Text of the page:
Books in Pairs: Programming in Scala vs. Programming Scala

Wednesday, December 15, 2010
File under: The Library

I’ve been using Scala for probably a year now, and I’m actually quite impressed with the language. In most languages, you sooner or later come across something which is just plainly broken. Everyone knows it is broken, but clearly, there is no way to do anything about it, so everyone uses one work-around or another. Surprisingly, although I’ve come close, all in all the language is really very well thought out and quite powerful and fun to use.

For those of you who don’t know: Scala is a language for the JVM (and apparently also for the .NET framework, although I haven’t tried that out yet). This means that the compiler produces normal Java byte code and therefore has access to the many existing Java libraries and projects. Other such languages are Clojure, JRuby, or Groovy. Scala is a statically typed language which sees itself as a synthesis of object oriented and functional programming. I’ve already sung the song of praise for Scala in another post.

Luckily, there are several good books available, of which I’ve read two this year:

  • Programming in Scala by Odersky, Spoon, and Venners (the guys who wrote Scala), artima.
  • Programming Scala by Wampler and Payne (who did some Scala programming for Twitter), O’Reilly.

Since the titles are so similar, I’ll just stick with the publishers for the rest of the review.

So which of the books should you buy to learn Scala? I’d say both.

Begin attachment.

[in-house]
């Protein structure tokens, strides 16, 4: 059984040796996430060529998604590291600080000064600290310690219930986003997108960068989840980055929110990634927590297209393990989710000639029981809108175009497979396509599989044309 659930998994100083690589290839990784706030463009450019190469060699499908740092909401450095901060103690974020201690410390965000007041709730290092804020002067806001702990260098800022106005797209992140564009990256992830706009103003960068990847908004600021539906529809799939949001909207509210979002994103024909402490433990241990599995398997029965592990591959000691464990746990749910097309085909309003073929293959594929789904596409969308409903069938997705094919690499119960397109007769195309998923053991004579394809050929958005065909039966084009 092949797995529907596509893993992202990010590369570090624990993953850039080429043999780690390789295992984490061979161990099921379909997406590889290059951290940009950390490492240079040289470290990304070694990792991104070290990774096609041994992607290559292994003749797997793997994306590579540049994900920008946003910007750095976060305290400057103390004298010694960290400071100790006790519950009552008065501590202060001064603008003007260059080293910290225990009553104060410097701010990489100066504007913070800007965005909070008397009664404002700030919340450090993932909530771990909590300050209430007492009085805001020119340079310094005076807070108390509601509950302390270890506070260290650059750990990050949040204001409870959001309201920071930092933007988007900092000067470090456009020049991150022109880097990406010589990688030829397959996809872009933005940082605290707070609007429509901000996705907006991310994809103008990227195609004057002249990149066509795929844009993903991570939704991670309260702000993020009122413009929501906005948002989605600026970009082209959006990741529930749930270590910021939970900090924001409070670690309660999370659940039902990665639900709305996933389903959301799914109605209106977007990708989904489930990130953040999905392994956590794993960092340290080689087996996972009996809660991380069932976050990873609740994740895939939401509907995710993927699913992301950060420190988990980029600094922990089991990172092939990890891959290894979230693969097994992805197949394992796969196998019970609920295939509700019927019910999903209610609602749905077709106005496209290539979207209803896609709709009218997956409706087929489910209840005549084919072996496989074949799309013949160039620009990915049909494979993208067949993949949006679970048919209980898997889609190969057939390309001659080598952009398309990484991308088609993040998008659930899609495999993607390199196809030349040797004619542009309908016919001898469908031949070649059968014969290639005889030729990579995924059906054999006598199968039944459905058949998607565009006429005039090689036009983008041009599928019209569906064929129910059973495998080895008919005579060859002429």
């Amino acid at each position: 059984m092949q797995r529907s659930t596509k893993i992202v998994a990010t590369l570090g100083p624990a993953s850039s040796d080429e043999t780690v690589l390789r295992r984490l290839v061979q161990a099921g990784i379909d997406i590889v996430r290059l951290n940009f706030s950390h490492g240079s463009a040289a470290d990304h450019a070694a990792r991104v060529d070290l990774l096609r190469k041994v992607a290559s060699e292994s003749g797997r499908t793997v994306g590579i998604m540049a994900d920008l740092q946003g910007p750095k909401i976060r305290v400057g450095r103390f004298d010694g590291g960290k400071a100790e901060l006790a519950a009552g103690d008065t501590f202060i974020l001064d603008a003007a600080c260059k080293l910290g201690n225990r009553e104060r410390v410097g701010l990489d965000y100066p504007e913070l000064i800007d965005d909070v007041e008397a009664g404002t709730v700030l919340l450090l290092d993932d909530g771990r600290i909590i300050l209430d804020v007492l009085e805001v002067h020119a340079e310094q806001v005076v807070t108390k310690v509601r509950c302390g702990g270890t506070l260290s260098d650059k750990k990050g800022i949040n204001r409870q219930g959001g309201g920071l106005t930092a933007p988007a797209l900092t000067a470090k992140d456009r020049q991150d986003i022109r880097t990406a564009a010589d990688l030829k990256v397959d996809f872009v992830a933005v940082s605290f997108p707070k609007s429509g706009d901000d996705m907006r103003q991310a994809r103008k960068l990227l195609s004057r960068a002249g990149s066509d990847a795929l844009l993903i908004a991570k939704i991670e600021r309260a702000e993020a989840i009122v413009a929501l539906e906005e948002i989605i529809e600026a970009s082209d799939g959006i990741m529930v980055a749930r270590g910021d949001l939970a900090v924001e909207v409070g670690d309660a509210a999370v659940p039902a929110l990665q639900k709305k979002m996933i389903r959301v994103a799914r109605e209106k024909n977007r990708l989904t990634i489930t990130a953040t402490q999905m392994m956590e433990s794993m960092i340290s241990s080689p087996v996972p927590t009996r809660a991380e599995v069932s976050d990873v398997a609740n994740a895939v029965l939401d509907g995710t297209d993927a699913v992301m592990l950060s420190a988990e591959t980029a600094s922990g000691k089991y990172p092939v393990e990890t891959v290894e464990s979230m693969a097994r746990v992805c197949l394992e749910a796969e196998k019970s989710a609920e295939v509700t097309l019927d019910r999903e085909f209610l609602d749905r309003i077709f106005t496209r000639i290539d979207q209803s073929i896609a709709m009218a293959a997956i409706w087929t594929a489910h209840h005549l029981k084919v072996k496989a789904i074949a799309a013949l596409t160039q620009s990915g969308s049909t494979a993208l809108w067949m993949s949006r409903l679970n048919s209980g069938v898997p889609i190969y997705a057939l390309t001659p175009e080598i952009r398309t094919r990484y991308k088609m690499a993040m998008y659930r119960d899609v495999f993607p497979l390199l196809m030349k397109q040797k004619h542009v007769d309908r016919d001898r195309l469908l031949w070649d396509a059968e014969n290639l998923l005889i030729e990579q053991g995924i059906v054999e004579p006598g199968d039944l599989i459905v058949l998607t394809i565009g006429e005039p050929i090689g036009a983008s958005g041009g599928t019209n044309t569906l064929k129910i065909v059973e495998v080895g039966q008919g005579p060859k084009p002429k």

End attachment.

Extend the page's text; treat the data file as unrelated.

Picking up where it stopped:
The artima book is probably a bit more pure. It covers Scala in all its glory, focusing on different language features in every chapter. Martin Odersky is the creator of Scala, so his understanding of the language is thorough. I would probably go to the artima book first if I wanted to know everything about some obscure language feature.

On the other hand, while there is an extensive number of examples, they feel somewhat academic. Of course, many programming language books are like this, but while the authors make some effort to find relevant problems, I was often left with the feeling that something was missing. As we all know, development in the Java environment has it’s ugly places with all those imports, Maven project files, and so on. So if they build a spreadsheet with a few hundred lines of code (they do!), I couldn’t quite believe it.

This is where the O’Reilly book comes in. What I really liked about the book is how it is written for people who already have some professional background and doesn’t spare you all the nasty details. In the end, the book covers roughly the same scope as the artima book, but at the same time also gives convincing example why and how you would use certain features. I would probably go to the O’Reilly book first if I wanted to know how different language features interact and can be put to good use in practice.

So in summary, I can heartily recommend both. Depending on how you usually approach new programming languages you can pick one of the two books to start and later add the other book to fill in the missing pieces.

The O’Reilly book also covered new features in Scala 2.8, which the artima book didn’t, but I just learned that the second edition of the artima book is completed and will be available in printed form in January 2011.

Finally, the O’Reilly book can also be found online on the books homepage.

Posted by Mikio L. Braun at 2010-12-15 17:24:00 +0000

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